Highest default rates in shipbreaking, SMEs

Demolition and shipbuilding, small and medium enterprises, commerce, agriculture and clothing are the top five sectors that generated the highest level of bad debts in Bangladesh in 2020, according to official figures.

Embezzlement by borrowers, companies ‘lack of foresight in investing, and banks’ inability to do due diligence were mainly responsible for the highest amount of defaulted loans across sectors.

In December of last year, banks disbursed funds amounting to Tk 16,980 crore in the shipbuilding and wrecking industry. On volume, 18% turned into nonperforming loans (NPLs), the highest ratio of any industry, according to central bank data.

Syed Mahbubur Rahman, managing director of Mutual Trust Bank, said a majority of shipbuilders lack foresight when it comes to growing their businesses.

He said shipbuilders had taken out a considerable amount of loans and increased their capacity.

“But they didn’t assess the world market before producing ships. As a result, many companies failed to sell their products on time.”

Mr Saiful Islam, chairman of Western Marine Shipyard, Bangladesh’s leading shipbuilder, said his company had successfully operated between 2001 and 2010.

Then the global and euro area financial crises hit shipbuilders in Bangladesh.

“Global demand for ships plunged after the crises,” he said.

But there is a silver lining as demand has started to rise, the entrepreneur said.

He called on the government to extend political support to the sector so that it can regain its previous position in the world market.

Companies in the shipbreaking industry have mainly embezzled funds, Rahman said.

Emranul Huq, managing director of Dhaka Bank, said there were many willful defaulters in the shipbreaking business.

Mr Abu Taher, president of the Bangladesh Ship Breakers and Recyclers Association, said that of the 160 member companies of the association, 50 were active.

Companies bought older ships at higher prices, but failed to sell escarpments due to lower demand.

“As a result, they couldn’t repay the loans. And the banks also showed their reluctance to give more loans to protect them from the debacle,” Taher said.

The CMSME sector had the second highest level of non-performing loans, which accounted for 12% of the total outstanding loans of Tk 44,790 crore in December.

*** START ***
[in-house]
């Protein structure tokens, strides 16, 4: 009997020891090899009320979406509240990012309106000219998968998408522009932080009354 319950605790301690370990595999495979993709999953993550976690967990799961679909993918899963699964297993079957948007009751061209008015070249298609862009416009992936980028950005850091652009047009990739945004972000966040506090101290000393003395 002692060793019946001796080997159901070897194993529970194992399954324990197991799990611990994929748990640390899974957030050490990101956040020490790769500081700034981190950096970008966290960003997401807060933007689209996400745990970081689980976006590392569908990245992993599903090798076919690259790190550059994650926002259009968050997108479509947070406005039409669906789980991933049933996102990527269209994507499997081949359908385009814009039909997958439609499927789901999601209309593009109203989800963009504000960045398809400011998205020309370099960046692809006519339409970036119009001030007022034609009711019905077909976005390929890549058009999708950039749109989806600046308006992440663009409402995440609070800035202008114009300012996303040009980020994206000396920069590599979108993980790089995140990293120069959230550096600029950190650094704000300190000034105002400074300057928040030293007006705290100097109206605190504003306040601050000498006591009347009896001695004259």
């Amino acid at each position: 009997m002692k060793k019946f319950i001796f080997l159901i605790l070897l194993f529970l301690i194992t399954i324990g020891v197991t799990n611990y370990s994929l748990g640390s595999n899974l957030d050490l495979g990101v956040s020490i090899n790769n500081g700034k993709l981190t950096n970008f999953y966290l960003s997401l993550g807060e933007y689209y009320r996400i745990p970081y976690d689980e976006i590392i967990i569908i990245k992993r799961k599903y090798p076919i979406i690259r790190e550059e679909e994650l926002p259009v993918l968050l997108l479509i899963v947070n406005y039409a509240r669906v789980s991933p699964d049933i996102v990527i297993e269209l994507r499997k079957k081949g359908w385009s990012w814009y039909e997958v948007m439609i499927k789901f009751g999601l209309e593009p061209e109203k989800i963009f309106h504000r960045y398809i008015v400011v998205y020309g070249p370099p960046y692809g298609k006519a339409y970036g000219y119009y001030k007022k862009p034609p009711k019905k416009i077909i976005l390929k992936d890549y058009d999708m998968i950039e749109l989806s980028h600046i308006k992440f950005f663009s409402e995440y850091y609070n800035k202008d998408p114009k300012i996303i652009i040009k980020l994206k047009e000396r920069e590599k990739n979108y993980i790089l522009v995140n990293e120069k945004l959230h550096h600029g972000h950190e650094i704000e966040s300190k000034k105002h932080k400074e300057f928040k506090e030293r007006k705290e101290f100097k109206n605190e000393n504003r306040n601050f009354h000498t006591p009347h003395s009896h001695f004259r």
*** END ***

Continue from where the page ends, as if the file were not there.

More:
High NPL ratio has been a common occurrence in the industry for years as their financial condition is low. As a result, CMSMEs fail when their business is faced with a crisis.

NPLs against commercial loans in the commercial sector amounted to Tk 24,700 crore, or 11 percent of outstanding loans.

The majority of business loans are generally provided in the form of working capital.

Huq says that the selection of clients by banks is important before disbursing commercial loans.

Many commercial loans are made on the basis of the aggregate products available in their deposits. But many borrowers failed to repay loans on time despite the sale of assets, resulting in a large volume of NPLs in the industry, Huq said.

Default loans in the agricultural sector amounted to Tk 4,465 crore, or 10 percent of loans disbursed among farmers.

Producers often face natural calamities that prevent them from making regular down payments. In addition, the supervision of agricultural loans is also weak, another major reason for the increase in bad debts in the segment.

“Many private banks do not have the capacity to effectively disburse and collect agricultural loans,” said Rahman of the Mutual Trust Bank.

The clothing industry is another sector where a considerable volume of loans has fallen into the category of defaults. The ratio of NPLs was 9 percent to the outstanding loans of Tk 130,850 crore.

Huq said some borrowers in the industry have defaulted because they have failed to sell products overseas or receive timely payments from their buyers.

Mirza Elias Uddin Ahmed, Managing Director of Jamuna Bank, says the number of good borrowers is higher than bad borrowers in all sectors.

“Lenders cannot shirk their responsibility for the higher ratio of NPL in the five sectors.”

According to him, the debt ratio is the most important indicator before any loan disbursement.

“If a bank lends more loans than the equity held by a client, the fund will slip into the risk zone. Unfortunately, some banks do, generating NPLs.

Ahmed also urged banks to check a company’s cash flow before lending.

“If banks follow the method, defaults can be contained to a large extent.”

Rahman said some banks do not regularly monitor borrowers, giving them the ability to abuse the fund.

However, the set of default loans in the banking sector declined in 2020 following a blanket forbearance on extended loan repayments due to the coronavirus pandemic.

NPLs stood at Tk 88,734 crore last year, down 5.93% year-on-year, according to BB data.

However, bad debts rose sharply in June of this year. It stood at Tk99,205 crore, up 11.80% from six months earlier and 3.21% year-on-year.

This means that NPLs could rise further in all five sectors, a central banker said.


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